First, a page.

There were two structural–as opposed to political–reasons to worry about Senator Kay Hagan’s (D.) chances of winning reelection this midterm. The first? It’s a midterm election! This means lower turnout due to less educated voters foregoing the election. The quasi-technical term “less educated voters” usually means young voters and minority voters–the people who just so happen to vote for democrats.
The second? New election legislation in North Carolina has dramatically changed the voting landscape. One consequence is that the first week of early voting was cut off, which means that there are fewer days to use North Carolina’s very popular one-stop voting mode (in 2012, over 40% of voters returned their ballots before Election Day). It seemed unlikely, given this change, that early turnout would be as high as it could be, which would, in yet another way, hurt Hagan’s chances.
So: Bad tidings for Hagan, who also faces a tough challenge from her republican opponent Thom Tillis. 538’s forecast for this race has Hagan winning, but only by a hair, and the vote share is well within the margin of error.
Bad tides, maybe. But the first few days of early voting may tell a very different story. Check out figure 1, which presents the proportion of democrats, republicans, and unaffiliated voters who turned out in both 2010 and 2014. Two points stand out. First, voters in NC are turning out early at a much faster rate this year than in 2010. So much faster, in fact, that, with eight days until Election Day, the proportion of democrats to vote early this year is already the same as the proportion to vote eight days out in 2010. Again, that’s with five fewer days to vote (I made the same point in my previous post).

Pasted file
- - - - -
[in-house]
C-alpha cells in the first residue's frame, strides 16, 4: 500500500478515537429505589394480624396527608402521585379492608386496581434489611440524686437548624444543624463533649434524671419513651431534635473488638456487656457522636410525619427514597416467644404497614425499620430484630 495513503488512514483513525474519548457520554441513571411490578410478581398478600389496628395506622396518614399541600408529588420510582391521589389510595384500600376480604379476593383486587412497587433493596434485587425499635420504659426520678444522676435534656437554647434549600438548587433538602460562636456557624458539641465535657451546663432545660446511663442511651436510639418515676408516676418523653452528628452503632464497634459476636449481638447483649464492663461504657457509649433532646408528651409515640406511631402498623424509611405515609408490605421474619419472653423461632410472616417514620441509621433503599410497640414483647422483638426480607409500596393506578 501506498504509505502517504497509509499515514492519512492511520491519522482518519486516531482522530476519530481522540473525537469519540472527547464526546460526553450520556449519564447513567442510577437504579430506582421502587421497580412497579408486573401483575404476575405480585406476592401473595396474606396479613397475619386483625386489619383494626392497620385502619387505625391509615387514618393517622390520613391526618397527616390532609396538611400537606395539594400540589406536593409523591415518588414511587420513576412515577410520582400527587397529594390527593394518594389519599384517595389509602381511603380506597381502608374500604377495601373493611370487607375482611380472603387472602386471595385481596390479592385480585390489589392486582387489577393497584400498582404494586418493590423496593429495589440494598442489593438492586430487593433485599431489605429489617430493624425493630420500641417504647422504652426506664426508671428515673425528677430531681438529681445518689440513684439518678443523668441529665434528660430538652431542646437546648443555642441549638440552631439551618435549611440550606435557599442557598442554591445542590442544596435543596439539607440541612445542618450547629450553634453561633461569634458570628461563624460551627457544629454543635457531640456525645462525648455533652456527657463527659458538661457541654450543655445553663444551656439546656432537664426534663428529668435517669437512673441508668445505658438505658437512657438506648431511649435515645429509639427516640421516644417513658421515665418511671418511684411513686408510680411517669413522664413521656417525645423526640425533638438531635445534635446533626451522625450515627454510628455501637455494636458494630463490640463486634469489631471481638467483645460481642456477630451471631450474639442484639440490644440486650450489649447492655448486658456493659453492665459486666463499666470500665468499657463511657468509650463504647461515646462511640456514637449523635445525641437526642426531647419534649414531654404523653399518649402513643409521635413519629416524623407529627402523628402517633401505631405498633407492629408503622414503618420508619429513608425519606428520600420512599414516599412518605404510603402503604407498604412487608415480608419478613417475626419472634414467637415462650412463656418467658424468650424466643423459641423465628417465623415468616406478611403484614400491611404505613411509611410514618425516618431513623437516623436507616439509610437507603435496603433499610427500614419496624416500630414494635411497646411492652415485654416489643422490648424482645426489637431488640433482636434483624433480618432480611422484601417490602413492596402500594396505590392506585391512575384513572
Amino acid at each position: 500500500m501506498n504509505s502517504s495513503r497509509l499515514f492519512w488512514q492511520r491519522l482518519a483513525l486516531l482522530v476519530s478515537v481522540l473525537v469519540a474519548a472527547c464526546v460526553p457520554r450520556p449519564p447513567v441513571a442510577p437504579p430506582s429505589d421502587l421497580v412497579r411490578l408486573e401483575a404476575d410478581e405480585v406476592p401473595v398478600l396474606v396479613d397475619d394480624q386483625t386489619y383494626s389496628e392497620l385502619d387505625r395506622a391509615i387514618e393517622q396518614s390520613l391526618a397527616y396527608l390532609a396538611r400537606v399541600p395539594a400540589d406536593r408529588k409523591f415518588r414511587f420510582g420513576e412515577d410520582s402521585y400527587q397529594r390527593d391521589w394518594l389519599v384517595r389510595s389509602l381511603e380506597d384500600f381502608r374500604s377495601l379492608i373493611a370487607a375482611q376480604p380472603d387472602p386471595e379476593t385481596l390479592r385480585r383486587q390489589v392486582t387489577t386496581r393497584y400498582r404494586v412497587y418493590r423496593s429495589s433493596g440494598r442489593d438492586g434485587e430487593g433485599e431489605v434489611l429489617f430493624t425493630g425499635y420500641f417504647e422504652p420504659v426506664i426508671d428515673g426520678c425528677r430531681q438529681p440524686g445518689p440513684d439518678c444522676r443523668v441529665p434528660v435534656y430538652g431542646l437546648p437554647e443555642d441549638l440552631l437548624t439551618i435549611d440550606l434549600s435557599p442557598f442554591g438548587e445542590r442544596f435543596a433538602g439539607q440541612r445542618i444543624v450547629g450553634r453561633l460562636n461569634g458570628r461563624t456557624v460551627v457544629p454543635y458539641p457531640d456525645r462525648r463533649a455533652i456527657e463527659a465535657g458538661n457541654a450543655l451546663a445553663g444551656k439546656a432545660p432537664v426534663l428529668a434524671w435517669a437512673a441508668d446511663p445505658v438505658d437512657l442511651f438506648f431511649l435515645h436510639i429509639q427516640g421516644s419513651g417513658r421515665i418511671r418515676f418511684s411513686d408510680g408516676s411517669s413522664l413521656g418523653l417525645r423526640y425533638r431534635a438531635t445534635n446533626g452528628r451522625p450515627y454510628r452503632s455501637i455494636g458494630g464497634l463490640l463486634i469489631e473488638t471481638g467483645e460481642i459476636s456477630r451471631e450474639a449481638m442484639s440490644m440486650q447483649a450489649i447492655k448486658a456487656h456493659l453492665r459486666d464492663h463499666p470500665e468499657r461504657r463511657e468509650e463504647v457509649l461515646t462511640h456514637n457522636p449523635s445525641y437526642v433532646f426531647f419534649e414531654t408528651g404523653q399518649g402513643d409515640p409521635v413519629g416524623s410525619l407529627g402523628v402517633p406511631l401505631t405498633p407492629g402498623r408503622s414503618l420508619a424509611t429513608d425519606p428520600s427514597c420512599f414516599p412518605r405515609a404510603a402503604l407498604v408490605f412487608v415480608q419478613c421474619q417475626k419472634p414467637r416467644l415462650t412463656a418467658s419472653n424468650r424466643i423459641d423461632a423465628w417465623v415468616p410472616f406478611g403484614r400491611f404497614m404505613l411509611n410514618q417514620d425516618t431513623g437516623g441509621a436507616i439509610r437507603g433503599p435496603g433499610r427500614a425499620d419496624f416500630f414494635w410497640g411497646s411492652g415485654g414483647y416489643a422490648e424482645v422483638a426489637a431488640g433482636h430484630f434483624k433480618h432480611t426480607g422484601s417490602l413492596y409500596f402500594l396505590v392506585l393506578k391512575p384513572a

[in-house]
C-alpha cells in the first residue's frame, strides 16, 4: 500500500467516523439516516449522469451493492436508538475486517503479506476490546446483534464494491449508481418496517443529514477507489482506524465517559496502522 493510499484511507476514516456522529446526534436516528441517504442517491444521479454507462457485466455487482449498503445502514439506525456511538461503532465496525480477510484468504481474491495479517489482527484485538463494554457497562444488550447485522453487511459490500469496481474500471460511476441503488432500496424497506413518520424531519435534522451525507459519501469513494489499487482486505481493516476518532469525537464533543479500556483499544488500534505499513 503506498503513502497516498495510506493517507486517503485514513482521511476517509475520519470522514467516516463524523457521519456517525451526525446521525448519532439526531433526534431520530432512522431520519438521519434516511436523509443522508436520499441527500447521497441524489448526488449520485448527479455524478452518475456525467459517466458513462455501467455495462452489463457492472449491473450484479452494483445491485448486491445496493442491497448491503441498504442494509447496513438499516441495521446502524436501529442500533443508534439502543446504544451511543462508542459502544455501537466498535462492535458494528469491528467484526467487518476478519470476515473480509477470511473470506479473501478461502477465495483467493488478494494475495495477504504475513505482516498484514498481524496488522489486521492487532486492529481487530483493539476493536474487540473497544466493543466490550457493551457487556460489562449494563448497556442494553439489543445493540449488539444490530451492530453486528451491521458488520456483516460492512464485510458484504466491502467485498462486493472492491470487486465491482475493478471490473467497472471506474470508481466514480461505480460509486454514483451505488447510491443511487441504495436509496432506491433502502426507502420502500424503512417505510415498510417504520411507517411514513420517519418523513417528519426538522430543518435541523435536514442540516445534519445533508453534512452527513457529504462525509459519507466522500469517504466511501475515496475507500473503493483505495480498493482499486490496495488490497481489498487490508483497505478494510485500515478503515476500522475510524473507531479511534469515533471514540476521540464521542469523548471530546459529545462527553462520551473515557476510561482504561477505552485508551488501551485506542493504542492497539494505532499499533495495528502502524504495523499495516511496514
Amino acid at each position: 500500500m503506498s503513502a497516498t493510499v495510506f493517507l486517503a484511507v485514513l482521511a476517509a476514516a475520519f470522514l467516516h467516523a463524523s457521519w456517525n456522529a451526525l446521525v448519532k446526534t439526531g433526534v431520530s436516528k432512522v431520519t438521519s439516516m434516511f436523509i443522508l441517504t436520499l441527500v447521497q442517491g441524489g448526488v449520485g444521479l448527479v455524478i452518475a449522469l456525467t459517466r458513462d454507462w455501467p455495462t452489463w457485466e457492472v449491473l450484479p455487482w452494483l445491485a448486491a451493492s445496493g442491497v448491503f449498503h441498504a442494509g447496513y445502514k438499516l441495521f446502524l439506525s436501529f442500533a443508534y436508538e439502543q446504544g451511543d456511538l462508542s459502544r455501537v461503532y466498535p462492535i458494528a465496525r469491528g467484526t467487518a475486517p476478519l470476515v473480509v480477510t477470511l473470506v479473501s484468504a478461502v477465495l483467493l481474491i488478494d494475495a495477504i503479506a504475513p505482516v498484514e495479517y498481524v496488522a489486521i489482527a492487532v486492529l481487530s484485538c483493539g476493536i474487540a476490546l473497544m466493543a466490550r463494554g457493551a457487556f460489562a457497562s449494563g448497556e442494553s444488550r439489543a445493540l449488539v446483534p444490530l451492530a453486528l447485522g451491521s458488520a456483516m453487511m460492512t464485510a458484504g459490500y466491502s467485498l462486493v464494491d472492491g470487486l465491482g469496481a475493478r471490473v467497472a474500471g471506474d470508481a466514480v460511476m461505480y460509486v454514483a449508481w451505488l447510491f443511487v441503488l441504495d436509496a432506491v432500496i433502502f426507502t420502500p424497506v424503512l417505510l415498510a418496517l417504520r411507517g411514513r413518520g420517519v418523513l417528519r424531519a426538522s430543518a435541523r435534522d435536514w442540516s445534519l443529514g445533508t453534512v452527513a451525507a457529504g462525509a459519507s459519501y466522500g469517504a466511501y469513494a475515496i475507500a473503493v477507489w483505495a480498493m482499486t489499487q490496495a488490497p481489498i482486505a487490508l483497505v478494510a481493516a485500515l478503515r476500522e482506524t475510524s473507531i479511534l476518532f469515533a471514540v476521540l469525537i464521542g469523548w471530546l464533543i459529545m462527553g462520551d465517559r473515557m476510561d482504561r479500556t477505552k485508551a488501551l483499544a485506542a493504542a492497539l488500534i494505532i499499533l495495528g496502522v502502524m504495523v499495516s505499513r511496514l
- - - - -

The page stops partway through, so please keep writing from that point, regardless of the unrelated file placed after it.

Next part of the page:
Now, republicans and unaffiliated voters aren’t too far behind, so clearly voters, in general, aren’t too perturbed by the change in the number of early voting days. But let’s consider what it means that (a) democrats are turning out at a fast rate this year, and (b) that their fast turnout rate is faster than the rate republicans and unaffiliated voters are turning out.
First, it means that the anticipated decline in turnout is not, at least initially, coming to fruition. Whatever the reason for this result (and we’ll get to that soon), it bodes well for Hagan. Higher turnout, most likely, indicates that more democrats are turning out this year, which means more votes for Hagan.
Second, it means that democrats in particular are turning out at particularly high rates this midterm than in past midterms. Note, again in figure 1, that republican turnout was higher throughout the whole early voting period. That hasn’t been the case this year at all.
But what explains this change? Sure, figure 1 appears to bode well for Hagan, but if an explanation for the results is that (for ex.) all the democrats are turning out early in the early voting period, but that the democratic turnout will plateau over the next few days as republican turnout increases, Hagan’s hopes may not be so hot.
I have a theory. To understand it, check out figures 2 and 3. Figure 2 presents the proportion of democrats, republicans, and unaffiliated voters to turn out in 2012 across the whole early voting period. Figure 3 presents the same data for the first few days of early voting in 2010.
Above all, compare the first few days of figure 2 to all of figure 3. I’m not saying their identical, but the first few days of early voting in 2012 and 2014 look more similar than the first few days of early voting in 2010 and 2014. To me, this suggests that voting may be more consistent with turnout results from the most recent presidential election rather than the most recent midterm. Presidential elections, as I noted above, are much more popular, receiving more attention statewide and bringing more registered voters to the polls.
But this just demands that we ask yet one more question: Why does it seem that 2014 is more like the most recent presidential election than the recent midterm? Check out EVIC over then next few days as I try to find out.